END OF DAYS SERIES: Mylar
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Photo by David Nadas
Geri!.. Don’t do that. It will be political suicide and end your career. It’s not that bad—”
“NOT THAT BAD! Are you kidding me, Dave? You need to pull the plug on this! We’re talking about the end of days here. They have no clue what they are about to do… All the data… All the research I’ve conducted points to the fact that this experiment will be a run-away process–”
“Just listen to me, Geri. I’ve read the data and it’s….” he said coming to a halt.
“It’s what… Dave? Inconclusive? Is that what you want to say to me? I can understand these button pushers up here not taking me seriously…” she said with a snort, catching the irony of the situation. “But you Dave! You of all people…” and she stopped, a pointless end to it.
He could hear the sadness in her voice as much as the pain felt in his heart for what he was about to say to her.
“Yes… It’s inconclusive,” he said from the hammock in his backyard. There was silence on his connection to Geri who was orbiting 250 KM above him. His phone was resting along his shoulder as he looked up through the tree branches at the sky, so blue and crisp on this Indian summer day that he never wanted it to end.
“It’s inconclusive because no one has ever lived through the consequences to make the data conclusive. I’m sure this same scenario was played out on Mars eons ago…. There’s your conclusive evidence, Dave. All you need to do is look at Mars. It’s scorched.”
“Geri…. I promise… nothing is going to happen. I know you’re the smartest person on this project and everyone on the team up there has read your report and they feel the same way as I do. Trust us on this. I’m sure some folks on the Trinity Project in ’45, including Oppenheimer himself, must have had some worry in the back of their mind that what they were about to do could end the world. But it didn’t happen. They trusted their research.
“It’s not the same, Dave. They weren’t trying to open a wormhole with a so called controlled singularity.” He could hear the mock in her voice. “And it’s my research we’re talking about here!”
“You’re right, Geri. It’s not the same thing, but it is the same level of research and much more. We’re not calculating these models with slide rules; we’re using quantum computers on this, Geri. We’re about to make a gigantic leap for humanity and you will stand among history’s greatest scientists that has ever lived.”
There was more silence between them.
“Geri? You still there?”
“Then we’re good on this?”
“Dave…” she said ignoring his question.
“I want to thank you for everything you’ve done for me—”
“No need to thank—”
“Just hear me out, Dave,” she was running short on time. “Don’t talk. I would never have had this opportunity without you in my life. I would never have had the chance for this opportunity had it not been for you on that cold morning, seeing me in the shadows outside, Alley Bakes, as you strolled by with that bag in your hands.” She let out a saddened laugh. “I don’t even know how you picked me out from under that cardboard box…. and now that I look out from the portal of my bay, I can see all of New England below without a cloud in the sky there. I bet you’re out on the hammock, aren’t you?”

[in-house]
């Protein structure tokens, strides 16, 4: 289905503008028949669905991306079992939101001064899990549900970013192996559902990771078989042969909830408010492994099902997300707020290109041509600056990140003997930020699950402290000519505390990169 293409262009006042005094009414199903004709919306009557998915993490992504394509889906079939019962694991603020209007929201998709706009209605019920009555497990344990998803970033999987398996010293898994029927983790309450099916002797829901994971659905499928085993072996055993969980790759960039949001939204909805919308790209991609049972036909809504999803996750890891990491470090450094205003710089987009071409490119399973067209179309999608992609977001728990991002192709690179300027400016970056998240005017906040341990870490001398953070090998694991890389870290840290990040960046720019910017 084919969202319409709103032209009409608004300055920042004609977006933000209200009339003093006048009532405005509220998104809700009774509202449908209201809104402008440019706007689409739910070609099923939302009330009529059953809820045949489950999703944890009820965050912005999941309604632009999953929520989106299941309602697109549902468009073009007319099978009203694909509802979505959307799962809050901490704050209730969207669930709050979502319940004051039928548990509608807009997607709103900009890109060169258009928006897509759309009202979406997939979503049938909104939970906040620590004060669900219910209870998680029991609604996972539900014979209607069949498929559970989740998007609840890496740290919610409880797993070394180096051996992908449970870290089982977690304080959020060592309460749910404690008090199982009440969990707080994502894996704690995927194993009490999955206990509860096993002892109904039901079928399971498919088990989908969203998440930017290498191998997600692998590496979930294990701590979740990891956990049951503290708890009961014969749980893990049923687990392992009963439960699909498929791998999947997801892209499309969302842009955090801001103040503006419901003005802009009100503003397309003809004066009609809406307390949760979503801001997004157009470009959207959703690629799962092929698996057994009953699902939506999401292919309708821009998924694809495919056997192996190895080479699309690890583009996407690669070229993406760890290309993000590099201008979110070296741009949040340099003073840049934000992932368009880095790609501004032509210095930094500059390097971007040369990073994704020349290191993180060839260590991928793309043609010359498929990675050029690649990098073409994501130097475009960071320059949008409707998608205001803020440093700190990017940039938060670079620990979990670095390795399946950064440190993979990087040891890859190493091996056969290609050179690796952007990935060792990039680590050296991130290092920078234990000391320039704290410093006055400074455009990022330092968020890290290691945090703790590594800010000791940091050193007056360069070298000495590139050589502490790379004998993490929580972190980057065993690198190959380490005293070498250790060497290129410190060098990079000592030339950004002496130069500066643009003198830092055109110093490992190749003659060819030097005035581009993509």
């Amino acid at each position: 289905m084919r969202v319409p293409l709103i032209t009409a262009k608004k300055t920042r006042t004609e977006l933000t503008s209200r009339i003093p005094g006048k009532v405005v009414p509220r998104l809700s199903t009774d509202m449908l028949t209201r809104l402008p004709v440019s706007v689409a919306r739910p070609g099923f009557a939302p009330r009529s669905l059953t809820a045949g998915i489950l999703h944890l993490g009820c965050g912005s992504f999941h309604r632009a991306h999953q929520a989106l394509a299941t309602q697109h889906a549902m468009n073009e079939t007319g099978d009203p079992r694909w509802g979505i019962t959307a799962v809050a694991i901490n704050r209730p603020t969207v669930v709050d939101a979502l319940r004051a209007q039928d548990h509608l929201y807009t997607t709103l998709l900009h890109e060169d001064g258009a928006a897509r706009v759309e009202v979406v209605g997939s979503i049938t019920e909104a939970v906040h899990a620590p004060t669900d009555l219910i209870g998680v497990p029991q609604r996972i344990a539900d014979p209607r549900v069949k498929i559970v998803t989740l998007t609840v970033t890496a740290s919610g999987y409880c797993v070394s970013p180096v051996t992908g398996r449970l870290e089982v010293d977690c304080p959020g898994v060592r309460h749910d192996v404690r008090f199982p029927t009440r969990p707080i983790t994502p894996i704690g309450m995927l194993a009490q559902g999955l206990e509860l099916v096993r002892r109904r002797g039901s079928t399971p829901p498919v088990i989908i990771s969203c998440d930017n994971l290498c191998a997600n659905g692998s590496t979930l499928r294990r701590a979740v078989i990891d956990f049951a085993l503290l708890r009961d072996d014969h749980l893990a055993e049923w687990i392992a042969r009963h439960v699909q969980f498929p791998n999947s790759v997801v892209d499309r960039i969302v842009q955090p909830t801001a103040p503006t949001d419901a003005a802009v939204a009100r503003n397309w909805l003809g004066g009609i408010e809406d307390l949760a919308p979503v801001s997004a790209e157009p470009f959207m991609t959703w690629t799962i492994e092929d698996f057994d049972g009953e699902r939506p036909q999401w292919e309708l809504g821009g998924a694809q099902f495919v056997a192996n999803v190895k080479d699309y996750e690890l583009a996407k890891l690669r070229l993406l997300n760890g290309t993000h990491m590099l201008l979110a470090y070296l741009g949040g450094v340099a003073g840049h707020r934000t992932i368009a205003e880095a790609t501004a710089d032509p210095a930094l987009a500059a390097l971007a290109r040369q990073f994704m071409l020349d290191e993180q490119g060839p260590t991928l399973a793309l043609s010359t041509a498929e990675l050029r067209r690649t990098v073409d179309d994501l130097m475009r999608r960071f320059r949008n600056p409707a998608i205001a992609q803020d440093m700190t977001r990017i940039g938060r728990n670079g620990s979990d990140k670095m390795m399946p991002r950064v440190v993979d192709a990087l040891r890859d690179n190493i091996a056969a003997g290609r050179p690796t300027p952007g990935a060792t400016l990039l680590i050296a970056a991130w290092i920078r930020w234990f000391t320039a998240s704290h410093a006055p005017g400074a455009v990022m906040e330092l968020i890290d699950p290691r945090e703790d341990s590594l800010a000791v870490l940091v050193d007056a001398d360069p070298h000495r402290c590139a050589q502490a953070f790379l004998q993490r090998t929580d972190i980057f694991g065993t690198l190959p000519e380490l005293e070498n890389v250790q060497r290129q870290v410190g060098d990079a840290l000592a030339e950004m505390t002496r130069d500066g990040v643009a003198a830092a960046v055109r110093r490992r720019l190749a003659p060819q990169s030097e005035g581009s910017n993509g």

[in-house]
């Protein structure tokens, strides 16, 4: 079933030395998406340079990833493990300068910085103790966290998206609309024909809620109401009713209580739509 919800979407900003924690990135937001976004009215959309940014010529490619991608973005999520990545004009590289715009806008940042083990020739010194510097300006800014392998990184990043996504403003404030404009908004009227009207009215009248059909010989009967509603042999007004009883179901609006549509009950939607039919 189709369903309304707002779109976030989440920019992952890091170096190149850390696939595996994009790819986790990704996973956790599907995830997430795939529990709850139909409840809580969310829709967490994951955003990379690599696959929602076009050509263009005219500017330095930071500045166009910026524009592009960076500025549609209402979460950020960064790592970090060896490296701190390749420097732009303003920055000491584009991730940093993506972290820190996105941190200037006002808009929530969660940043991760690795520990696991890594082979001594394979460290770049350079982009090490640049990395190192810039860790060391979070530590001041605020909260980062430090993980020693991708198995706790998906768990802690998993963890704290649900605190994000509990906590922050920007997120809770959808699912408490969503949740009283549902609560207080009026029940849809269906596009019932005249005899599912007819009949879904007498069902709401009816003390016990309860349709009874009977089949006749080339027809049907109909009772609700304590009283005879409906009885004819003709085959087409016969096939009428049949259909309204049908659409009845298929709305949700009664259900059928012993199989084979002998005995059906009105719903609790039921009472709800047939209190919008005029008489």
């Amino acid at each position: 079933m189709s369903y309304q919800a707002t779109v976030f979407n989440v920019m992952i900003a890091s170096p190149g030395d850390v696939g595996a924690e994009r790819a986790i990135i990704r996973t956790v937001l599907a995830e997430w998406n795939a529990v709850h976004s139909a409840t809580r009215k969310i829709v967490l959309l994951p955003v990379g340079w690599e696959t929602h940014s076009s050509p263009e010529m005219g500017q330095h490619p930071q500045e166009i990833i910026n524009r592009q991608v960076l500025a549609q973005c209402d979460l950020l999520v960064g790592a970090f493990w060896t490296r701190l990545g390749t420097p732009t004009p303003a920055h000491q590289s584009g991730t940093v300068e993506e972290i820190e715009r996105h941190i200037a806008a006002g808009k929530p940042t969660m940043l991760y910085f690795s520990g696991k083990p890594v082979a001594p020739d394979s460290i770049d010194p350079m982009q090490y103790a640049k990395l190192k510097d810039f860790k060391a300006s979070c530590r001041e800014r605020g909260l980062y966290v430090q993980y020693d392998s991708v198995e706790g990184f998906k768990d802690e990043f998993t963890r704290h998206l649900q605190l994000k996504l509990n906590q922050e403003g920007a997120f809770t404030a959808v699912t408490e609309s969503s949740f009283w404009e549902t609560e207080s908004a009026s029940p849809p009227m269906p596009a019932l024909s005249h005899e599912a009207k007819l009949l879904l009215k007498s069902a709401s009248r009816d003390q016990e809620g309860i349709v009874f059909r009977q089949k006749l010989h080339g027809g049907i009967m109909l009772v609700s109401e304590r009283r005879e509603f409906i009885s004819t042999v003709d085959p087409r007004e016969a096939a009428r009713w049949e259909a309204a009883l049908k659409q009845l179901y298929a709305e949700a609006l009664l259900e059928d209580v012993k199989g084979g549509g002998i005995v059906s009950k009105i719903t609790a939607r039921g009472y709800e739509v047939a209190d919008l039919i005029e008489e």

“Yes, I am.”
“Good.” she said.
“I look forward to seeing you upon your return,” and he held up his wrist to see the counter ticking down. “T minus 1 minute, Geri. How come you’re not with the team?”
“No view there and I wanted to see Perkins Cove for the last time. Dave, It should be beautiful. You’ll see a bright flash and although you won’t see the X-ray projecta, it will bore a silent hole through the atmosphere creating a brilliant circular rainbow… a halo around a spot of emptiness…. I’ll have been gone by then and you will have about a minute to reflect on the life this world has had. Nothing lasts forever.”
“Geri… come on.. don’t think that way,” he said with a chuckle in his voice. “I thought we were good on this one?”
“Geri….” but he stopped short when a flash blinded him from above and he turned his head to shield his eyes. When the overload on his retinas began to clear he looked up and could see the partial circular rainbow through the branches and got up from the hammock and moved out into the clearing of his patio along the cove. The sun was low in the sky behind him, but above, at the center of the rainbow he could make out a black dot. He stood there, looking up until he felt the skin on his arms begin to crawl and the hairs on his forearms were curling into ash and drifting away. His eyes sparkled, but this time like melting Mylar, and everything went dark. His heartbeat was pounding in his chest and he could hear the blood boiling behind his ears as he dropped onto the pavers and pooled there as bird after bird thudded to the ground around him with the sound of flesh and earth sizzling before a shockwave of dark fire swept over.
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